Mothering While Black: Are Black Moms Held to a Higher Standard?
I don’t know about anyone else, but as a Black mom it feels as though I’m always mothering under a microscope. As a solo parent, I’m keenly aware of the stigmas I face simply by walking into a classroom, playground, or any public space with my son. At times, I feel like I need to assure folks that I’m not a stereotype—I’m educated, a professional, not on public assistance, and my super-bright child isn’t out committing any crimes. But the fact that I even feel it’s sometimes necessary to roll out my parenting (and life) bone fides is problematic at best and downright tiring at worse.
Let’s face it, Black moms often get a bad rap. Many—both inside and outside of our community—seem to take pleasure in passing around disparaging memes, trotting out stereotypes of loud, ghetto moms, and wagging their fingers at the out-of-wedlock birthrate, which conservative columnist George Will said was Black folks’ “biggest impediment” to success (I guess underfunded schools and structural racism don’t count, good to know!).
While many would accuse me of hyperbole, one look at the recent spate of news stories about Black mothers tells a different story.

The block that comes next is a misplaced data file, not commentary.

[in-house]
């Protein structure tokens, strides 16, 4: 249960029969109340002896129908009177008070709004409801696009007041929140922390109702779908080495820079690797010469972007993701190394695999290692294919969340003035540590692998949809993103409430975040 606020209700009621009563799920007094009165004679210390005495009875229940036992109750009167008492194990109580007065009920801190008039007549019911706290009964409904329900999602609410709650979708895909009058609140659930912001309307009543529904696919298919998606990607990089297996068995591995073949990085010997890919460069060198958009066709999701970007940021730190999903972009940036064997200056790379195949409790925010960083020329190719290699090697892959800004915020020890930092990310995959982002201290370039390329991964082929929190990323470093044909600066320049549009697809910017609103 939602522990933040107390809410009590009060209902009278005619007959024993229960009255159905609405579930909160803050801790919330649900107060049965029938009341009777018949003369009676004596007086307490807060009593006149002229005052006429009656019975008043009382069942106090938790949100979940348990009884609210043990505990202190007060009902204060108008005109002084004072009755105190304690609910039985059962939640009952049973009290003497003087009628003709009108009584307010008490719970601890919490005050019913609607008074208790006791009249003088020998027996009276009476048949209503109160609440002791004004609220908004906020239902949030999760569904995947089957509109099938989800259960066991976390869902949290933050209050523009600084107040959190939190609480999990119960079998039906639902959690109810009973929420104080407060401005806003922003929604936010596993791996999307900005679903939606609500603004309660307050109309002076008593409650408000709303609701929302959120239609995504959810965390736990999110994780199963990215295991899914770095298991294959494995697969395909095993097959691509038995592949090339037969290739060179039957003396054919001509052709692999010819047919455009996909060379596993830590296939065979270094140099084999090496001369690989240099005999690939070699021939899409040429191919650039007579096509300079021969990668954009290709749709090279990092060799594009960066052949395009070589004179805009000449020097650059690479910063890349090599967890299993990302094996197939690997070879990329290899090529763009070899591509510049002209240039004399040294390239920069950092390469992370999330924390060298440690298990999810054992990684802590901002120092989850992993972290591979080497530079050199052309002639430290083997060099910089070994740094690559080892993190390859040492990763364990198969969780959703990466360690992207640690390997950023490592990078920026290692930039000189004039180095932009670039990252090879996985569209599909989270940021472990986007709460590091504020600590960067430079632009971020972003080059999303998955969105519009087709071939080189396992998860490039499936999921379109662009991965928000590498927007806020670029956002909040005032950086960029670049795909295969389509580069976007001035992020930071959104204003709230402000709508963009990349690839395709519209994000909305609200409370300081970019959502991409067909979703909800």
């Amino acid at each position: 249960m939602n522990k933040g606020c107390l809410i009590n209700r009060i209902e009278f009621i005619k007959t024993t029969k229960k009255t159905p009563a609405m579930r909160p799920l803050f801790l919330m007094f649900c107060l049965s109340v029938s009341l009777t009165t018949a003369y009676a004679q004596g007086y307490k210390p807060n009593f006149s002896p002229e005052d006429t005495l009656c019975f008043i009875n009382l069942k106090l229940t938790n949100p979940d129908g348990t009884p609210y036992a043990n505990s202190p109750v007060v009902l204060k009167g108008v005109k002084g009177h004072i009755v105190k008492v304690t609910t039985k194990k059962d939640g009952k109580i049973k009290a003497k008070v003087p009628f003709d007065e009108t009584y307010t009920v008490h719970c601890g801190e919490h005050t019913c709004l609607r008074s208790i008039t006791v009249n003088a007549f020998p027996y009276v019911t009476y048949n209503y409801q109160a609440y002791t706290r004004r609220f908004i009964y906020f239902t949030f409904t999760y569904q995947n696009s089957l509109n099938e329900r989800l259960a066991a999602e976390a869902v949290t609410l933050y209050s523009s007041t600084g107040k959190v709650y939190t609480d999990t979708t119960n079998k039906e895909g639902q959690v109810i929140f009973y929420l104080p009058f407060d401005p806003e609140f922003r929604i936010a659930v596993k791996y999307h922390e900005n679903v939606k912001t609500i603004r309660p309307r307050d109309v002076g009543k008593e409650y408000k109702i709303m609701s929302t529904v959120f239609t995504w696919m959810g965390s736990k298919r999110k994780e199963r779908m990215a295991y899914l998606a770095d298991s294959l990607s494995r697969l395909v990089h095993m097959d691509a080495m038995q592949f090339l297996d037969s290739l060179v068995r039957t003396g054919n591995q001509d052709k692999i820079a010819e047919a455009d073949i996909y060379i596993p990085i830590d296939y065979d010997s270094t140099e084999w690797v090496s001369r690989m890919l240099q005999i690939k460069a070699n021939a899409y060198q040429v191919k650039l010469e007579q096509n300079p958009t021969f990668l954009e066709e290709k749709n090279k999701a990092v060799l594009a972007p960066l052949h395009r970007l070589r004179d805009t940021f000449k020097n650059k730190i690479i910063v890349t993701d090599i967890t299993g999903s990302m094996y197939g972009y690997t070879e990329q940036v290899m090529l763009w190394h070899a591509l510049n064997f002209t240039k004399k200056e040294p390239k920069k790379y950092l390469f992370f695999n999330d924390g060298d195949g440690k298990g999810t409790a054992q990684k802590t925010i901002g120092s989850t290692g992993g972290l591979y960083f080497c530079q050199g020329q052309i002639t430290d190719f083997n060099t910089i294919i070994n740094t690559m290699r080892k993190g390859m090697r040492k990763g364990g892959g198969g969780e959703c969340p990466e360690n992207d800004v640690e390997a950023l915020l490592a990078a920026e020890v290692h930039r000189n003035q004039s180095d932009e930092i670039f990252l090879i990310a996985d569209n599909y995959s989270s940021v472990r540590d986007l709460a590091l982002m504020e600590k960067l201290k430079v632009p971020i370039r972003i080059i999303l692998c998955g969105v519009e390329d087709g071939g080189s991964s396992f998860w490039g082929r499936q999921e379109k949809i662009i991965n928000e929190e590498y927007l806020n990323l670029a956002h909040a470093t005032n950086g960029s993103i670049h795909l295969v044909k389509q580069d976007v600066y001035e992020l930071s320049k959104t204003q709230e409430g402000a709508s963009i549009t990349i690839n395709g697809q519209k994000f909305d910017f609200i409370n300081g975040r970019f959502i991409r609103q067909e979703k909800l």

Back in March, Shanesha Taylor made national news for leaving her two children—ages two and six-months-old—in a car during a job interview. Although Taylor tried to secure childcare for the day, her plans fell through and she took her children with her. Taylor was arrested and her children were put into child protective services, a move many found unfair. After national outcry, the charges against Taylor were dropped, but not before many questioned her parenting abilities. Like many women, she was trying to make the best of a myriad of bad options and it cost her dearly.
Another Black mom who found her way into the media spotlight is Debra Harrell. Harrell, a McDonald’s employee, was arrested for allowing her 9-year-old daughter to play in a park unattended while she worked nearby. While many shared Harrell’s story, adding that their parents also let them roam around alone, she was charged with neglect and her daughter was removed from her custody. Like Taylor, Harrell was trying to do the right thing and provide for her child. Instead of being connected to childcare programs and child services for intervention, her child was taken away and thrown into an already overcrowded foster care system.
Parenting is not easy, and mom guilt is something many mothers deal with every single day. But Black mothers are often placed in boxes that inform the way they’re supposed to behave. To non-Black folks we’re often seen as subpar moms responsible for producing society’s problem children. For Black folks, we’re told to be strong, rigid, belt-wilding parents lest our children fall victim to the worse stereotypes about our community.
From the rampant criticism of Beyonce for her daughter’s hair to the outrage over Jada Pinket-Smith allowing her children “too much freedom,” it seems like Black moms—both married and single—are often held to unreasonable standards by Black folks and non-Black folks alike.
But what happens when you just want to define motherhood on your own terms?